When the researchers accounted for the difference in scan scheduling, there was a 16.0% reduction in the square-root transformed new HO volume with palovarotene and a 90.7% probability of a reduction in new HO.
And when BcPM fitted a 36.0% reduction in non-transformed mean annualized volume of new HO to account for bias caused by negative HO values there was a 99.4% probability of reduction in new HO with palovarotene treatment, and analysis of the raw data for the annualized volume of new HO indicated there was a 60.0% reduction in volume of new HO.
In addition, when considering only the 39 patients who transferred from NHS to MOVE, patient-level analysis indicated that palovarotene was associated with a 54% reduction in average annualized new HO volume compared with standard care.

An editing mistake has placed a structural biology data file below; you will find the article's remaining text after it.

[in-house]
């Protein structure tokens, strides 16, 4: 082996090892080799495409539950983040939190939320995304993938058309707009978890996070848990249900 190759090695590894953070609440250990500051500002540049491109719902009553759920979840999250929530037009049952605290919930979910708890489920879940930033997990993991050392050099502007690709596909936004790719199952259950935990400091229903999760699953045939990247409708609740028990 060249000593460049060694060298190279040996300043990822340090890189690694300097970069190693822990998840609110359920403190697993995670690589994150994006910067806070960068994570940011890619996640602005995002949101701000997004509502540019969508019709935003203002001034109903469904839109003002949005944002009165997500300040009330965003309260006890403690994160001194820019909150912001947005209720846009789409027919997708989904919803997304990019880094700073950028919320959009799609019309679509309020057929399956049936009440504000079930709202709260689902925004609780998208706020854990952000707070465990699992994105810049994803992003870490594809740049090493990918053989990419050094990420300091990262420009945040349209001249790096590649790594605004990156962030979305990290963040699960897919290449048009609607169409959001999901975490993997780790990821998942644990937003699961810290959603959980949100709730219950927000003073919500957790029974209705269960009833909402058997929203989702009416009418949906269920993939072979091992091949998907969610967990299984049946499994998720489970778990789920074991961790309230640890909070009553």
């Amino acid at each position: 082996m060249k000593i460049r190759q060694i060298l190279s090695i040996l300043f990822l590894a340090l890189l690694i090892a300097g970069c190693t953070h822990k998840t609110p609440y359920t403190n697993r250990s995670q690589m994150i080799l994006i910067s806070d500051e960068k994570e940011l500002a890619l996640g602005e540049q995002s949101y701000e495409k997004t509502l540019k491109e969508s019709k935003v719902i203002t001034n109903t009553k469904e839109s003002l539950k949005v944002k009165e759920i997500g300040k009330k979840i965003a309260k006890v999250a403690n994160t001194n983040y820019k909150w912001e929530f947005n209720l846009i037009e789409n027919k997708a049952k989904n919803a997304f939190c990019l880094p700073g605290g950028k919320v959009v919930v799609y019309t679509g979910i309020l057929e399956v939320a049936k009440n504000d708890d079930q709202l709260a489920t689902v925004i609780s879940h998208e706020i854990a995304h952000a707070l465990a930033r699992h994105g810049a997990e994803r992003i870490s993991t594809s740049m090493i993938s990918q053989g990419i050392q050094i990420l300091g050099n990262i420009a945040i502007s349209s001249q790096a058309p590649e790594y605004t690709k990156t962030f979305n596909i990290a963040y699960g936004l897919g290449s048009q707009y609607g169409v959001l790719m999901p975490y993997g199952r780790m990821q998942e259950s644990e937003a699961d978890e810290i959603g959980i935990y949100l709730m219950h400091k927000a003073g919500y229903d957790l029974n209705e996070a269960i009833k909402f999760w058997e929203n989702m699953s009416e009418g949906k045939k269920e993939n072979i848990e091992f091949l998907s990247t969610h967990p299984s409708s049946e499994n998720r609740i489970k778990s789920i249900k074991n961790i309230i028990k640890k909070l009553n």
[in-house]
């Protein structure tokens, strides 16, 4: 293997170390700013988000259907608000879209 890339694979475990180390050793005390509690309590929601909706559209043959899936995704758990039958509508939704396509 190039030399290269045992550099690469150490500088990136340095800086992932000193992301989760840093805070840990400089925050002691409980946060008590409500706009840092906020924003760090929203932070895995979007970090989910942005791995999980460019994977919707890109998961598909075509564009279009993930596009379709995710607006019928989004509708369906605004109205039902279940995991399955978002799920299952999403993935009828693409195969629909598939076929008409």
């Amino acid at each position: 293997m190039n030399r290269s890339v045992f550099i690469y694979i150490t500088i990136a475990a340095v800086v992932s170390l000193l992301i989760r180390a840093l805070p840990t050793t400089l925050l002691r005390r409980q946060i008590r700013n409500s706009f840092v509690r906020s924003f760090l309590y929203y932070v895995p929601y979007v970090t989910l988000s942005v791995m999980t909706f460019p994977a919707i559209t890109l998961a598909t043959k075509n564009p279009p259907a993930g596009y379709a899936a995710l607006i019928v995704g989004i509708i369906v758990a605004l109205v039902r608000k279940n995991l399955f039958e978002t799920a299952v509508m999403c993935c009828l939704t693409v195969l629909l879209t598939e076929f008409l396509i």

Pignolo et al also report that the palovarotene-treated patients had less variability in their annualized net change in HO volume than controls and were more likely to have a reduction in their annualized measured volume of HO (28.9 vs 5.0%).
Furthermore, patients given palovarotene were less likely to have experienced catastrophic new HO than their NHS counterparts at both 12 months and at the last assessment, and this was true when using new HO thresholds of greater than 30, 50, or 100 x 103 mm3 of new HO.
The researchers observe that, as expected, there was no difference in functional endpoints, or physical and mental endpoints between the two patient groups after 18 months.